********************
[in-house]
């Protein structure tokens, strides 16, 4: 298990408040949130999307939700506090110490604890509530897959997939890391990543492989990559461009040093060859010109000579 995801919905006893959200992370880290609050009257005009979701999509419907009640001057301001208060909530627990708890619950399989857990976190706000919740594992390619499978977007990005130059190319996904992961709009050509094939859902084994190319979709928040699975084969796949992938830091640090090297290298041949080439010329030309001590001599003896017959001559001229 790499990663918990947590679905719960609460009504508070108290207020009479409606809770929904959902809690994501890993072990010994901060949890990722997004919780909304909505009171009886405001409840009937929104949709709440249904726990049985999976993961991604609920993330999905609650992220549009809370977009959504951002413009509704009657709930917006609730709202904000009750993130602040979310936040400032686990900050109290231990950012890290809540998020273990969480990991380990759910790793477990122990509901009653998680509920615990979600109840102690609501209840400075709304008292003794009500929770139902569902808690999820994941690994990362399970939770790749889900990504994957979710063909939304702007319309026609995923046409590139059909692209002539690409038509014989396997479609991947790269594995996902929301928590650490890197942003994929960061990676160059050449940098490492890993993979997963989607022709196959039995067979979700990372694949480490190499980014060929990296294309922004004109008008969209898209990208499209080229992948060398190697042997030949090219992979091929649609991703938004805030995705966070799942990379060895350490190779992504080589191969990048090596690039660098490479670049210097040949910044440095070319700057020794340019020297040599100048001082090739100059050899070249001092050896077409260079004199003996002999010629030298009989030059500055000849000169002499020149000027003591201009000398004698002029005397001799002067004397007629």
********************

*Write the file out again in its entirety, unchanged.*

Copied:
[in-house]
């Protein structure tokens, strides 16, 4: 298990408040949130999307939700506090110490604890509530897959997939890391990543492989990559461009040093060859010109000579 995801919905006893959200992370880290609050009257005009979701999509419907009640001057301001208060909530627990708890619950399989857990976190706000919740594992390619499978977007990005130059190319996904992961709009050509094939859902084994190319979709928040699975084969796949992938830091640090090297290298041949080439010329030309001590001599003896017959001559001229 790499990663918990947590679905719960609460009504508070108290207020009479409606809770929904959902809690994501890993072990010994901060949890990722997004919780909304909505009171009886405001409840009937929104949709709440249904726990049985999976993961991604609920993330999905609650992220549009809370977009959504951002413009509704009657709930917006609730709202904000009750993130602040979310936040400032686990900050109290231990950012890290809540998020273990969480990991380990759910790793477990122990509901009653998680509920615990979600109840102690609501209840400075709304008292003794009500929770139902569902808690999820994941690994990362399970939770790749889900990504994957979710063909939304702007319309026609995923046409590139059909692209002539690409038509014989396997479609991947790269594995996902929301928590650490890197942003994929960061990676160059050449940098490492890993993979997963989607022709196959039995067979979700990372694949480490190499980014060929990296294309922004004109008008969209898209990208499209080229992948060398190697042997030949090219992979091929649609991703938004805030995705966070799942990379060895350490190779992504080589191969990048090596690039660098490479670049210097040949910044440095070319700057020794340019020297040599100048001082090739100059050899070249001092050896077409260079004199003996002999010629030298009989030059500055000849000169002499020149000027003591201009000398004698002029005397001799002067004397007629």